Reflecting on his daily motivation, he told VDL, the association for the German leather industry and COTANCE member: “I am highly motivated by the fact that vegan/animal rights activism is one of the biggest frauds we have seen in many years: they paint in green and give an ethical message to things which are only and merely based on profit. I am disturbed by the good faith of many people in the hands of cunning corporations. Playing the victim while making loads of money is very trendy at the moment, and I try my best to fight this”.  

He says many people adopt a vegan lifestyle with noble intentions, seeking a holistic approach to improving the environment, animal welfare, and personal health. “The vegan narrative is perfect because it puts environment, climate, animals, and health together, providing a prepacked, easy solution, emphasising the benefits of choosing plant-based options which may include some commercially processed alternatives. They fell into the trap of very clever marketing”. However, he expresses concern that individuals might eventually reconsider their choices as they evaluate the long-term impacts of their dietary and lifestyle decisions on their health.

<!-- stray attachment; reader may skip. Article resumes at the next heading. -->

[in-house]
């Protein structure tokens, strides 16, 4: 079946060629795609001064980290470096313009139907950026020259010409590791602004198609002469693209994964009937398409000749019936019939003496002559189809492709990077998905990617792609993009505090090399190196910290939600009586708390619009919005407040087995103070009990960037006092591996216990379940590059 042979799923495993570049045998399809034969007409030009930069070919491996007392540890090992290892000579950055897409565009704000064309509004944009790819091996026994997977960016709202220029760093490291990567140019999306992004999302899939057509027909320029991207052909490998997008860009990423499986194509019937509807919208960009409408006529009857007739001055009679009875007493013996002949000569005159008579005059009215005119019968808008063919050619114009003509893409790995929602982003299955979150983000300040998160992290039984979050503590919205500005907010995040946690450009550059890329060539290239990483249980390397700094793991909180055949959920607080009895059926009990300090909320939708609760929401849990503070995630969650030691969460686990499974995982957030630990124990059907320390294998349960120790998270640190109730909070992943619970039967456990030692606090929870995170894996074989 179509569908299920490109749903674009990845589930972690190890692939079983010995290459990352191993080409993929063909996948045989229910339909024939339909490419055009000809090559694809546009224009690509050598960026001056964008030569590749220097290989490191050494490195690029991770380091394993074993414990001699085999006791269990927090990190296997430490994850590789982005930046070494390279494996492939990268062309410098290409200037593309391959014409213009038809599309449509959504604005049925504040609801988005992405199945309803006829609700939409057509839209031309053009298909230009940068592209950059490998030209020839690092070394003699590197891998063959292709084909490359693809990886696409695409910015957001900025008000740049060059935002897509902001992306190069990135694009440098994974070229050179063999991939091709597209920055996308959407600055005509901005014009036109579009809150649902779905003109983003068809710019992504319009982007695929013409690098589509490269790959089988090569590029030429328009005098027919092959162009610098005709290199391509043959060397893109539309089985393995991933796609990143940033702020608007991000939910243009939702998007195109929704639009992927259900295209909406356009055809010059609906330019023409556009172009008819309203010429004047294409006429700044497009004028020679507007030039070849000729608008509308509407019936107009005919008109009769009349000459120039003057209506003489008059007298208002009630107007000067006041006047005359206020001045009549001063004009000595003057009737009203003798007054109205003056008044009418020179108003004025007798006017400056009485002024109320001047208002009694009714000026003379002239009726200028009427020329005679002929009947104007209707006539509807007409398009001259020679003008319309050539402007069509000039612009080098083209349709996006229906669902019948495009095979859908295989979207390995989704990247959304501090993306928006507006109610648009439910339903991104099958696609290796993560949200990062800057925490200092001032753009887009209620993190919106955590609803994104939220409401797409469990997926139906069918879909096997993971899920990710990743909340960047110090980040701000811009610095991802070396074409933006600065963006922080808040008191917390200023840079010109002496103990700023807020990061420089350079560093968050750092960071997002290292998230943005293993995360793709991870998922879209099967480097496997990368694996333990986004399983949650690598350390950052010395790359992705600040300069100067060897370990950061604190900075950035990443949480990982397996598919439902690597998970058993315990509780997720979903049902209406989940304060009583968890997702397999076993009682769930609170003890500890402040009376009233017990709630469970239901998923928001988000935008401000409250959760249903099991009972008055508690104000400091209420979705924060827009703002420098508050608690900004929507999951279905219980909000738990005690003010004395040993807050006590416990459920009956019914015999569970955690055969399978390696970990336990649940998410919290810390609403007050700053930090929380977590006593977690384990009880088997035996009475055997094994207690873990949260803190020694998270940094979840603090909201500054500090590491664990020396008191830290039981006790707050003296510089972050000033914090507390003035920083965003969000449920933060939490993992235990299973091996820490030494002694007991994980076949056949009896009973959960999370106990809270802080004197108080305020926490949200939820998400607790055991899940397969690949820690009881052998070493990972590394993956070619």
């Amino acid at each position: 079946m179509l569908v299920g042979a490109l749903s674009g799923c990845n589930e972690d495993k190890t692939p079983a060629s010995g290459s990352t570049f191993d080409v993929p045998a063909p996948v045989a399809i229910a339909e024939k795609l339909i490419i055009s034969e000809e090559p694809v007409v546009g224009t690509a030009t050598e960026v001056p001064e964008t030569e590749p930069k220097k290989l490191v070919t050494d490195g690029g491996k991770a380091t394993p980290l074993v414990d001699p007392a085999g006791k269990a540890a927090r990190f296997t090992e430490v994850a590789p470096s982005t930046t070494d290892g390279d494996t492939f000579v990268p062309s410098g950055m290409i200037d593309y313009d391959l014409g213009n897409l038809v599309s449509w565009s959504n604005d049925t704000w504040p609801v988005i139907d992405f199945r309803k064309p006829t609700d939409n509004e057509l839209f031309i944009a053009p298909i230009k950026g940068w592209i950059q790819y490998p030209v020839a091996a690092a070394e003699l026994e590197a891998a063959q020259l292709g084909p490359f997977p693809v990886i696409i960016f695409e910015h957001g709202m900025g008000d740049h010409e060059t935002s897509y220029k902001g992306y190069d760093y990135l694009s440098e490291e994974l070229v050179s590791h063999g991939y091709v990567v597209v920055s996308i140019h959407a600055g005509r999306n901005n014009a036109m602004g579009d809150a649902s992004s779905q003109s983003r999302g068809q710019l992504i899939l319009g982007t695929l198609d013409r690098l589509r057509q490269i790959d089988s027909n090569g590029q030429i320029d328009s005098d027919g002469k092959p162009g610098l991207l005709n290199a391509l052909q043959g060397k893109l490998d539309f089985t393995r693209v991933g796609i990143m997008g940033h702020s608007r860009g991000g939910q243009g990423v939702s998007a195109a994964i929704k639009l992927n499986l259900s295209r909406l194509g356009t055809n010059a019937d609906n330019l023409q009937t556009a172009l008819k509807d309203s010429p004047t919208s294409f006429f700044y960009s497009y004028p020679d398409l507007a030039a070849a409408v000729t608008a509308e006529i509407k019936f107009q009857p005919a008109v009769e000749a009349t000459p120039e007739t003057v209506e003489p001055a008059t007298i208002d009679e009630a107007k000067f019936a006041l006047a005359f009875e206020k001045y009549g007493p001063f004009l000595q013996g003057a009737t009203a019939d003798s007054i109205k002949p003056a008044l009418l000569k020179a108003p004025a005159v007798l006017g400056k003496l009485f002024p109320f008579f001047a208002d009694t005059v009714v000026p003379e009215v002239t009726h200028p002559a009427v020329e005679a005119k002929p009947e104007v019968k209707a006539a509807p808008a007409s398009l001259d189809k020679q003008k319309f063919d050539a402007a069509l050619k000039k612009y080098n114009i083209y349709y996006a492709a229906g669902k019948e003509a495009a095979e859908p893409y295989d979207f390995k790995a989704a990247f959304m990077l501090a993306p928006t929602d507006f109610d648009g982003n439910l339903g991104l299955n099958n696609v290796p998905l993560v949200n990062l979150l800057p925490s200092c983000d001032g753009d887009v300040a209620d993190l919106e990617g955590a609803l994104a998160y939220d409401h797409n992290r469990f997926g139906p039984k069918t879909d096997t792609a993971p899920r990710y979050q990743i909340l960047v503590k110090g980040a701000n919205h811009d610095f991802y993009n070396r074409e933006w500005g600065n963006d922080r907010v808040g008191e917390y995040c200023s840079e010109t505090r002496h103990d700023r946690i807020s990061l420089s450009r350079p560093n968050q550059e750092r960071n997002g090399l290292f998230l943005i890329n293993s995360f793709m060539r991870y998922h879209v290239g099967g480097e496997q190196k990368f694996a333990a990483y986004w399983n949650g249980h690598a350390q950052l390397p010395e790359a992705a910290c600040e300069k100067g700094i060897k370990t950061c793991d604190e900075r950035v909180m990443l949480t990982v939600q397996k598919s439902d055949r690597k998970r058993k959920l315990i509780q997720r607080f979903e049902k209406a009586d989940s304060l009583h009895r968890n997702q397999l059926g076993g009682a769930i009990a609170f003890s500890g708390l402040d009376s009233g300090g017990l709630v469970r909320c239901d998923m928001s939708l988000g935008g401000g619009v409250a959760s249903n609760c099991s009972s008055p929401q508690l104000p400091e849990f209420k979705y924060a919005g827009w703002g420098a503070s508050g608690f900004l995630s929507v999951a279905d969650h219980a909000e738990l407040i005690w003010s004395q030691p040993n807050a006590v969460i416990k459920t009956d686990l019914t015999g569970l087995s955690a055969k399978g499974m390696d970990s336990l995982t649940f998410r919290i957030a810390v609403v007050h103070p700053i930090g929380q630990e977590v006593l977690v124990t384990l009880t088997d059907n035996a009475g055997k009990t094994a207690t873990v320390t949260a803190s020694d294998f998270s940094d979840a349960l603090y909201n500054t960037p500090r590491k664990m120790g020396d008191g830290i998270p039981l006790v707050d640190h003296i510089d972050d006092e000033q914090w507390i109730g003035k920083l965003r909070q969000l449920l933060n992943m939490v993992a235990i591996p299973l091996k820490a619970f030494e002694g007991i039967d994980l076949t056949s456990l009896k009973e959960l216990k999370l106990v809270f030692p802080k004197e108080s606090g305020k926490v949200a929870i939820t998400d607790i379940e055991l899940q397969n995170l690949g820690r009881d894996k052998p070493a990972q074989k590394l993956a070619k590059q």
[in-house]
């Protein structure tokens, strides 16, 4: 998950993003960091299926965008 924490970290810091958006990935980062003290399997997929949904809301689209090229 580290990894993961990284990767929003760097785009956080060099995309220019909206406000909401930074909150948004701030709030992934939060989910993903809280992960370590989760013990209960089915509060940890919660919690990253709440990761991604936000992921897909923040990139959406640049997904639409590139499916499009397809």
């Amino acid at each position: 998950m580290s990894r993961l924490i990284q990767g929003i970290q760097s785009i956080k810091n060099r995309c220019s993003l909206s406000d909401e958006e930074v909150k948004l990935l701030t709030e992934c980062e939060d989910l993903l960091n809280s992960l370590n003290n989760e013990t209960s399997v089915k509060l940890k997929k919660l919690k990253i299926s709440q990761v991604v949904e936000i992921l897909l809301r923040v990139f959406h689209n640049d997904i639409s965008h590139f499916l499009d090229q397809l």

He further says: “Not everyone knows that to grow synthetic meat, its cells must be in a soup of growth hormones and antibiotics (yes, those banned and extremely reduced in animal breeding!). Not only that, but according to some studies, lab-grown meat can impact up to 50 times more than livestock farming, and to be produced, it must be grown in extremely energy-intensive bioreactors. For now, it is just another way to generate audiences, debate and polarisation. It is no coincidence that many newspaper articles have been written about this product, but very few scientific papers”.